This branch of the Austrian Hesch family is descended from Johann Hesch and his wife Marya (Schlinz) Hesch, who came to America from Oberschlagles, Bohemia with three sons: Paul, Mathias, and Anton. +++Johann & Marya settled in Buffalo County, Wisconsin but moved to Pierz, Mn in about 1885. .+++Mathias settled in Waumandee, Wisconsin and moved to Pierz in 1911. +++Anton never married but farmed with his dad in Agram Township, where he died in 1911.+++And Paul, my great grandfather, settled five miles away, in Buckman, Minnesota. He died there in 1900.

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Thursday, November 7, 2013

"What do you know about Flax?"

We received a challenge this week from my sister, just cuz we said we liked mysteries.  This is a case in point, too, that none of us was privy to all the family stories.  I'd never heard this one before:

"....Mom told a story about her dad once planting flax as a big risk crop. I thought that linen was its only use, but recently found out that linseed oil, from the root 'lin', also came from flax. How unusual was it to plant flax in the twenties, and how much of a cash crop would it have turned out to be?...."

When I think of flax, three things come to mind: one, reading "Red Earth, White Earth", a can't-put-it-down novel by Will Weaver.  It's a story set in northern Minnesota about a farm family on the White Earth Indian Reservation.  One plot thread is that the narrator, Guy, as a young man, decide he'll make it big by planting flax.  His grandfather ok's it, but extracts a promise from Guy that he'll always rest on Sundays, no working the field.  Of course the crop is perfectly ready on a Sunday, and there's a major storm approaching.  Guy has to decide if he'll keep his promise as they watch the black clouds rolling in...and in the end, he does.

Anyway, the flax is ruined, all the money he would have made is totally gone, and Guy leaves for Minneapolis.
. . . . .  The second thing flax-connected is the post we did in February of 2012 about our Hesch ancestors as flax growers back in Bohemia, about how it was harvested and processed in the villages then.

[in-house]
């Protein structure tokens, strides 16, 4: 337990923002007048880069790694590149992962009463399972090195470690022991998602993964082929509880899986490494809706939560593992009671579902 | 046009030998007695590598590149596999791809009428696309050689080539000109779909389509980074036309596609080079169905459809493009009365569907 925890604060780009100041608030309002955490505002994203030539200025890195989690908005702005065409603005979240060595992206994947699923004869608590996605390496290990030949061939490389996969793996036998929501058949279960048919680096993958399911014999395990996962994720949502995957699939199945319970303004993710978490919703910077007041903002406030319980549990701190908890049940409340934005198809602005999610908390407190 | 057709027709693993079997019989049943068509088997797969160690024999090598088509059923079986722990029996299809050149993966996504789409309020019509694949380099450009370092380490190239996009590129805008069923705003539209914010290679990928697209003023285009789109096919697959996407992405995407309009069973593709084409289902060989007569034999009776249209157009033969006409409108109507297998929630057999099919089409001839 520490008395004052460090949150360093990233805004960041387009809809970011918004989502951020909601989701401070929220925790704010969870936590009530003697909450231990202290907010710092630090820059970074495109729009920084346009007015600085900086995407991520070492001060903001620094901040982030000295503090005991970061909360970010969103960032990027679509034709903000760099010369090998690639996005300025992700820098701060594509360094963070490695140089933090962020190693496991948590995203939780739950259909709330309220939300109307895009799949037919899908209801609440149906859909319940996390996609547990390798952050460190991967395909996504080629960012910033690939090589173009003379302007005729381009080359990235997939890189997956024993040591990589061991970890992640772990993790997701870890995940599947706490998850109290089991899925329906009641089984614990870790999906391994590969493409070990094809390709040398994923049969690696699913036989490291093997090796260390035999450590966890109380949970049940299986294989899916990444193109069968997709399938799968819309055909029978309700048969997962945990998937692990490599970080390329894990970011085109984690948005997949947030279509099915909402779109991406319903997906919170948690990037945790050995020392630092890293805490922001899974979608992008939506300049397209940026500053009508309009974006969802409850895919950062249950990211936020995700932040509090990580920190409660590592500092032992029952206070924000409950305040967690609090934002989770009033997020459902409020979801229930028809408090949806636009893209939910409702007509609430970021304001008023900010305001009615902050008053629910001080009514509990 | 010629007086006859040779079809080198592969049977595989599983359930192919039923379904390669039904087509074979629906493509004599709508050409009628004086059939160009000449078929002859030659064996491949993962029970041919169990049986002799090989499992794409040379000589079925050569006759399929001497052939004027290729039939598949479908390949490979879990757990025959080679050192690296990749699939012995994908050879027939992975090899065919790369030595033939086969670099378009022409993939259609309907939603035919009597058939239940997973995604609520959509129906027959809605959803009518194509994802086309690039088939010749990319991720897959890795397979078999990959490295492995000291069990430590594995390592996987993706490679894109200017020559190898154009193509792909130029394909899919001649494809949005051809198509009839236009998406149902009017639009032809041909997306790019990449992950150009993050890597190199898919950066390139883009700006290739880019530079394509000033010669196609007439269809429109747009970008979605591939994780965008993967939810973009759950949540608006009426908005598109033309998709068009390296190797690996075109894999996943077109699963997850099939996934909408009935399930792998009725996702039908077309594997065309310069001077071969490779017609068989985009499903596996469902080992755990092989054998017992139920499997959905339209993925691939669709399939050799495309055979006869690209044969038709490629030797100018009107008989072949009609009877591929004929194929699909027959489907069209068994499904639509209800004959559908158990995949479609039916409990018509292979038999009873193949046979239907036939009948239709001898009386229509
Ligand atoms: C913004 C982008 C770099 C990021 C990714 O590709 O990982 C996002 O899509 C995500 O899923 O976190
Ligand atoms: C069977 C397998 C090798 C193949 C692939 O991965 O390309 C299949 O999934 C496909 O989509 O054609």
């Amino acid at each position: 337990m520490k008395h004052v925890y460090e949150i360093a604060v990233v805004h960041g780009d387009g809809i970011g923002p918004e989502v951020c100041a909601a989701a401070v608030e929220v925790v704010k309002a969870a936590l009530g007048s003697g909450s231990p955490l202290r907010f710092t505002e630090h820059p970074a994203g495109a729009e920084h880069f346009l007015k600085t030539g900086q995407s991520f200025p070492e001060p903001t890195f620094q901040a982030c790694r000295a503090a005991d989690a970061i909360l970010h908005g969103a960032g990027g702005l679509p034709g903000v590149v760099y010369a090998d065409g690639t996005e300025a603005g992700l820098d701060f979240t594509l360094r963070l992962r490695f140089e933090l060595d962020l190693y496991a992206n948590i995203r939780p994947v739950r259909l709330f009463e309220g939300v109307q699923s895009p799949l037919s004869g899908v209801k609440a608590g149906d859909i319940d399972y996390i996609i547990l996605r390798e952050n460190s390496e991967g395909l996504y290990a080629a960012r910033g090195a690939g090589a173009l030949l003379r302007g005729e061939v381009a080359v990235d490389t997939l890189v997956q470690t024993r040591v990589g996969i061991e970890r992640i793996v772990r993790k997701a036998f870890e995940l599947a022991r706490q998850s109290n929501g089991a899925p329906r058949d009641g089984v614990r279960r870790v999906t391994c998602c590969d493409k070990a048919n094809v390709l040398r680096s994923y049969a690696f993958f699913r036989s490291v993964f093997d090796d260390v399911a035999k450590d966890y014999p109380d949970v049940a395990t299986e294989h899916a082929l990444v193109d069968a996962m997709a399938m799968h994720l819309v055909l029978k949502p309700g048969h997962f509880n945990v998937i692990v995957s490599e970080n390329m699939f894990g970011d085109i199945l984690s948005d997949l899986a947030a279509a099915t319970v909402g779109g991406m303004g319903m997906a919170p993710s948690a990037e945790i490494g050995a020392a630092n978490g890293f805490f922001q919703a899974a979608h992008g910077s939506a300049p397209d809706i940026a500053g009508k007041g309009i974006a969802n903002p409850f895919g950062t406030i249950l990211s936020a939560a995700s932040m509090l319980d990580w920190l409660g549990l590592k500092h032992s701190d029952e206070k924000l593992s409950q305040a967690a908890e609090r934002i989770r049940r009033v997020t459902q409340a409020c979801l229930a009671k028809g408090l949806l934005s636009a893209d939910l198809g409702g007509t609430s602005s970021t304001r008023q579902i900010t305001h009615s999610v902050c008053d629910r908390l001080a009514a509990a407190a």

. . . . . The third flax connection in my head was the occasional mention of it in the Pierz Journal, one quick blurb from 1911 when John Dehler hauled "a four horse load to Pierz" and a pic of Uncle Leo and Aunt Fronie standing in a blooming field, possibly flax.  

But, why grow flax (Linum in the family Linaceae)? It was used for linen, linseed oil, a drying agent in linoleum and ink, woodworking products, edible oil and nutritional supplements.  BTW, the wiki article above cites Austrian (Bohemian) home remedies (in particular) made of flax.

Why not? A bushel of flax seed in January 1911 was over twice what wheat, rye, or oats brought.

 In December 1914 it was higher than wheat, rye or oats, tho not as much.  (I think prices varied depending on the time of year as well).

 By 1920, there were 5 grades of wheat in the $2+ range, but now flax was $4.37.  Part of the price would have been a growers' ability to hold it till March before selling, but probably that price alone would have enticed Little Grandpa to plant it.  

I wonder, did mom say whether growing flax was a success?

+  +  +  +  +  +  +
2 weeks later:  Woohoo!  Look what Larry found: September 12, 1919
Wow, huh?  That'd be $1,844 by March, a huge amount in 1920.


  1. Yes, I believe she said it was a success. It was the risk she emphasized, and that Grandpa was criticized for it, but I don't know by whom. I think she said it saved the farm at one time, meaning the risk would have been considerable. Probably it was the financial crisis that forced the need to take a gamble. She admired that he did it, though she herself was more conventional, and I think it scared her.

  2. Great mystery solving, you guys. That was interesting, and I re-read the flax article about Bohemia. Talk about labor intensive.....glad Mom never got in on that.

  3. Great article Marlys. Mysteries such as this will forever be fun to try solve! Farming was such a leap of faith, and increasingly I sense our ancestors also were risk takers. Just imagining the uncertainties of the trip from Bohemia wears me out.

    Deborah in Kodiak